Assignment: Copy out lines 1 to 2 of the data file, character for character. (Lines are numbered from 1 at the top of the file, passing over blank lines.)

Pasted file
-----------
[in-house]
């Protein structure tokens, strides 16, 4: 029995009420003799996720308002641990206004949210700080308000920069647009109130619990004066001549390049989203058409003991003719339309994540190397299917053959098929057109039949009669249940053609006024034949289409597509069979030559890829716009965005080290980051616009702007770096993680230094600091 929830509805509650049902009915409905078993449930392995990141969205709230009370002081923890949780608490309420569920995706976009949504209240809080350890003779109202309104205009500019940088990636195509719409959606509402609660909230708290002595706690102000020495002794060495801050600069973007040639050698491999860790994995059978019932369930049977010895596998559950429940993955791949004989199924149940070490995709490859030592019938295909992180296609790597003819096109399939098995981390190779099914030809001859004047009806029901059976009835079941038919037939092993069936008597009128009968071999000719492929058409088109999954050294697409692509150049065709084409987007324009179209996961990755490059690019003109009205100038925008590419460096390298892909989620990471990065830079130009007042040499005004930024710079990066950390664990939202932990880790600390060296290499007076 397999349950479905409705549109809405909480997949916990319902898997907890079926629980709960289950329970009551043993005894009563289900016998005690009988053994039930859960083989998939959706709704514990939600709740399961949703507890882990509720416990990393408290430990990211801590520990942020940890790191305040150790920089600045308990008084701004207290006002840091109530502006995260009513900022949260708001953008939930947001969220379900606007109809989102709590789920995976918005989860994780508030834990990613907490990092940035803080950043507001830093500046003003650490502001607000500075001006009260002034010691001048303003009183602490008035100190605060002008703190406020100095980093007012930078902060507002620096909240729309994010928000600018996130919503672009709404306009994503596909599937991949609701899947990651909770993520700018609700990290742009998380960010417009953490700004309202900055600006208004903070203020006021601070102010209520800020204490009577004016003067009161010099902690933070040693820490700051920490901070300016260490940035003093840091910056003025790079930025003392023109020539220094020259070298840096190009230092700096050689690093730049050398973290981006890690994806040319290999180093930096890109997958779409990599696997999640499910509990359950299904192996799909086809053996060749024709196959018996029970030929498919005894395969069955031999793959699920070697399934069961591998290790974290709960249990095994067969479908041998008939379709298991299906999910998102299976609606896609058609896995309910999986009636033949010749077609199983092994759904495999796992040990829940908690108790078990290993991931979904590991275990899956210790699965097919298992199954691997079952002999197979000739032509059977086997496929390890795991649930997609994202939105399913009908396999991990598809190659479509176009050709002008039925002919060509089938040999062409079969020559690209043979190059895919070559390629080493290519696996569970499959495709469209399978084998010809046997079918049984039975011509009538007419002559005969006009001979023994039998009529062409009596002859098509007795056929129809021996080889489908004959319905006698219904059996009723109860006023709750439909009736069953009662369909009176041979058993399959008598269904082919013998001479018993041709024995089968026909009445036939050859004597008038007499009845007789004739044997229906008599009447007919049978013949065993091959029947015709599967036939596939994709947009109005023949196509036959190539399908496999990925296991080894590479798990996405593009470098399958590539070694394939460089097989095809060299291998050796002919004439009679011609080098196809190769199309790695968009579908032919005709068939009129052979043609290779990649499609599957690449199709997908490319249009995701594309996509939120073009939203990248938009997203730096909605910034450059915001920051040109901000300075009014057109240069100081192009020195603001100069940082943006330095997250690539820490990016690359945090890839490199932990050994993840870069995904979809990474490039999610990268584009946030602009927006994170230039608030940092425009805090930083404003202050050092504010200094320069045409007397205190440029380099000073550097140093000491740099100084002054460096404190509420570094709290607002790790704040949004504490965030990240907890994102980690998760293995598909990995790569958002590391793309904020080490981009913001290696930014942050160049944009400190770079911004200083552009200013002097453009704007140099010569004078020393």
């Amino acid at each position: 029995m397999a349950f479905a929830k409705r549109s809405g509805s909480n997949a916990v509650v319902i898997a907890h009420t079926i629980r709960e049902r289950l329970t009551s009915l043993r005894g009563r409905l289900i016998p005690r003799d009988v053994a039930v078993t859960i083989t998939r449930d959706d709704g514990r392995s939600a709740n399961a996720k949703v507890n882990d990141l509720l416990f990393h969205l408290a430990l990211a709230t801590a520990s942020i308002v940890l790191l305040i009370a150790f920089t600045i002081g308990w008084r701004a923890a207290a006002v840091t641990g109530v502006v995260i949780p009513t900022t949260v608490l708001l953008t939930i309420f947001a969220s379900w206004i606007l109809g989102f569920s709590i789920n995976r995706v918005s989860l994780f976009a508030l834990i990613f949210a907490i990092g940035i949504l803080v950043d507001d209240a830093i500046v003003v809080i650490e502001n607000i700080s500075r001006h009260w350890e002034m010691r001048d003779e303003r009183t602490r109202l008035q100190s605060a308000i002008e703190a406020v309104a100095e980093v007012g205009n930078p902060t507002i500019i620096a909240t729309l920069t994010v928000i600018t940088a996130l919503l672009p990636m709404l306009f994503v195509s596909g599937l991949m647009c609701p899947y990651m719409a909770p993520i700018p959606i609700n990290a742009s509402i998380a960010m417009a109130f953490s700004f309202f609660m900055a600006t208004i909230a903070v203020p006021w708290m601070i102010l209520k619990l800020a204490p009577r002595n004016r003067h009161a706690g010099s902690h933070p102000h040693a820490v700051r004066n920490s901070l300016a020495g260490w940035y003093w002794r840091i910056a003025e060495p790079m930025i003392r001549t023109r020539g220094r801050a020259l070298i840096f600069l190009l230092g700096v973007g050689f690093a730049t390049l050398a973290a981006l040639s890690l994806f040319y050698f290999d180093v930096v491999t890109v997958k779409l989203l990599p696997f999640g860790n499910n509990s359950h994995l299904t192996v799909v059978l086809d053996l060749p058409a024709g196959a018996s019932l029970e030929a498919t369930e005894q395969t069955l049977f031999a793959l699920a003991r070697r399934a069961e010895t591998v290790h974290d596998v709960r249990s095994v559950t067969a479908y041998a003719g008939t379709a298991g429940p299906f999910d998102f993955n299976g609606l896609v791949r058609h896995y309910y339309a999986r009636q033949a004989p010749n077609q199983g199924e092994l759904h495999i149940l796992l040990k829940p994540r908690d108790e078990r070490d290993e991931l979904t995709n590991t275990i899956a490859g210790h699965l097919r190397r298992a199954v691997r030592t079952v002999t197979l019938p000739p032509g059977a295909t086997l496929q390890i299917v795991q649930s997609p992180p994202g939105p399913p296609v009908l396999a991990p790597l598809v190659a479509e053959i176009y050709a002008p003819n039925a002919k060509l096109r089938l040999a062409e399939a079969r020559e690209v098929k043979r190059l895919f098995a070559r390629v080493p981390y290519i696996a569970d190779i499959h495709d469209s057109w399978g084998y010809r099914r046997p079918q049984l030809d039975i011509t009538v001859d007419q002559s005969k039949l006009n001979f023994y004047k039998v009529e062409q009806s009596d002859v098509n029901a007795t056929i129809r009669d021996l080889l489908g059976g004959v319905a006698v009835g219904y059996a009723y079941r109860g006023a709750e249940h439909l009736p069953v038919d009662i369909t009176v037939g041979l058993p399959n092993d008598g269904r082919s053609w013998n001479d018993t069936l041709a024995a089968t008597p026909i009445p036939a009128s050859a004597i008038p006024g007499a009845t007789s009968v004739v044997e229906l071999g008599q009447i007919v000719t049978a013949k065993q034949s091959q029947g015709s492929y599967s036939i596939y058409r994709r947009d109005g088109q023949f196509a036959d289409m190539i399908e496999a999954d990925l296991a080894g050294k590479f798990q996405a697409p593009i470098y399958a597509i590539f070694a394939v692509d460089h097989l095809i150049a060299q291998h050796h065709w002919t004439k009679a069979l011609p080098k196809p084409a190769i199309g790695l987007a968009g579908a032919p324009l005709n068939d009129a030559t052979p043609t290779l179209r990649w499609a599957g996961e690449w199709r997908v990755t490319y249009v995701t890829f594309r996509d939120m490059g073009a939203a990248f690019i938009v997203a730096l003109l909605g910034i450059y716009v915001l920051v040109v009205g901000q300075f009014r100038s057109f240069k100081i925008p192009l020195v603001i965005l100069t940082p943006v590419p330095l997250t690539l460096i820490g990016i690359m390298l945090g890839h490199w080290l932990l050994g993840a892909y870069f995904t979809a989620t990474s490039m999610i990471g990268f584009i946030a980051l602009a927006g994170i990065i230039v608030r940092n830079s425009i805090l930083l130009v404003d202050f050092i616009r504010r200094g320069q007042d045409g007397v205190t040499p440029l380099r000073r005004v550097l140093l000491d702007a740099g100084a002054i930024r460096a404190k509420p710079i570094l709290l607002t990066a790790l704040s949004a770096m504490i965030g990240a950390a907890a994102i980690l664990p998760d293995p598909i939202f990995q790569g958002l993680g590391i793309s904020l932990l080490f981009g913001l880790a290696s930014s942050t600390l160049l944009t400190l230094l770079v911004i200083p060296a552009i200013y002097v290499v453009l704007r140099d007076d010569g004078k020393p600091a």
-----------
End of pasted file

[in-house]
């Protein structure tokens, strides 16, 4: 029995009420003799996720308002641990206004949210700080308000920069647009109130619990004066001549390049989203058409003991003719339309994540190397299917053959098929057109039949009669249940053609006024034949289409597509069979030559890829716009965005080290980051616009702007770096993680230094600091 929830509805509650049902009915409905078993449930392995990141969205709230009370002081923890949780608490309420569920995706976009949504209240809080350890003779109202309104205009500019940088990636195509719409959606509402609660909230708290002595706690102000020495002794060495801050600069973007040639050698491999860790994995059978019932369930049977010895596998559950429940993955791949004989199924149940070490995709490859030592019938295909992180296609790597003819096109399939098995981390190779099914030809001859004047009806029901059976009835079941038919037939092993069936008597009128009968071999000719492929058409088109999954050294697409692509150049065709084409987007324009179209996961990755490059690019003109009205100038925008590419460096390298892909989620990471990065830079130009007042040499005004930024710079990066950390664990939202932990880790600390060296290499007076 397999349950479905409705549109809405909480997949916990319902898997907890079926629980709960289950329970009551043993005894009563289900016998005690009988053994039930859960083989998939959706709704514990939600709740399961949703507890882990509720416990990393408290430990990211801590520990942020940890790191305040150790920089600045308990008084701004207290006002840091109530502006995260009513900022949260708001953008939930947001969220379900606007109809989102709590789920995976918005989860994780508030834990990613907490990092940035803080950043507001830093500046003003650490502001607000500075001006009260002034010691001048303003009183602490008035100190605060002008703190406020100095980093007012930078902060507002620096909240729309994010928000600018996130919503672009709404306009994503596909599937991949609701899947990651909770993520700018609700990290742009998380960010417009953490700004309202900055600006208004903070203020006021601070102010209520800020204490009577004016003067009161010099902690933070040693820490700051920490901070300016260490940035003093840091910056003025790079930025003392023109020539220094020259070298840096190009230092700096050689690093730049050398973290981006890690994806040319290999180093930096890109997958779409990599696997999640499910509990359950299904192996799909086809053996060749024709196959018996029970030929498919005894395969069955031999793959699920070697399934069961591998290790974290709960249990095994067969479908041998008939379709298991299906999910998102299976609606896609058609896995309910999986009636033949010749077609199983092994759904495999796992040990829940908690108790078990290993991931979904590991275990899956210790699965097919298992199954691997079952002999197979000739032509059977086997496929390890795991649930997609994202939105399913009908396999991990598809190659479509176009050709002008039925002919060509089938040999062409079969020559690209043979190059895919070559390629080493290519696996569970499959495709469209399978084998010809046997079918049984039975011509009538007419002559005969006009001979023994039998009529062409009596002859098509007795056929129809021996080889489908004959319905006698219904059996009723109860006023709750439909009736069953009662369909009176041979058993399959008598269904082919013998001479018993041709024995089968026909009445036939050859004597008038007499009845007789004739044997229906008599009447007919049978013949065993091959029947015709599967036939596939994709947009109005023949196509036959190539399908496999990925296991080894590479798990996405593009470098399958590539070694394939460089097989095809060299291998050796002919004439009679011609080098196809190769199309790695968009579908032919005709068939009129052979043609290779990649499609599957690449199709997908490319249009995701594309996509939120073009939203990248938009997203730096909605910034450059915001920051040109901000300075009014057109240069100081192009020195603001100069940082943006330095997250690539820490990016690359945090890839490199932990050994993840870069995904979809990474490039999610990268584009946030602009927006994170230039608030940092425009805090930083404003202050050092504010200094320069045409007397205190440029380099000073550097140093000491740099100084002054460096404190509420570094709290607002790790704040949004504490965030990240907890994102980690998760293995598909990995790569958002590391793309904020080490981009913001290696930014942050160049944009400190770079911004200083552009200013002097453009704007140099010569004078020393």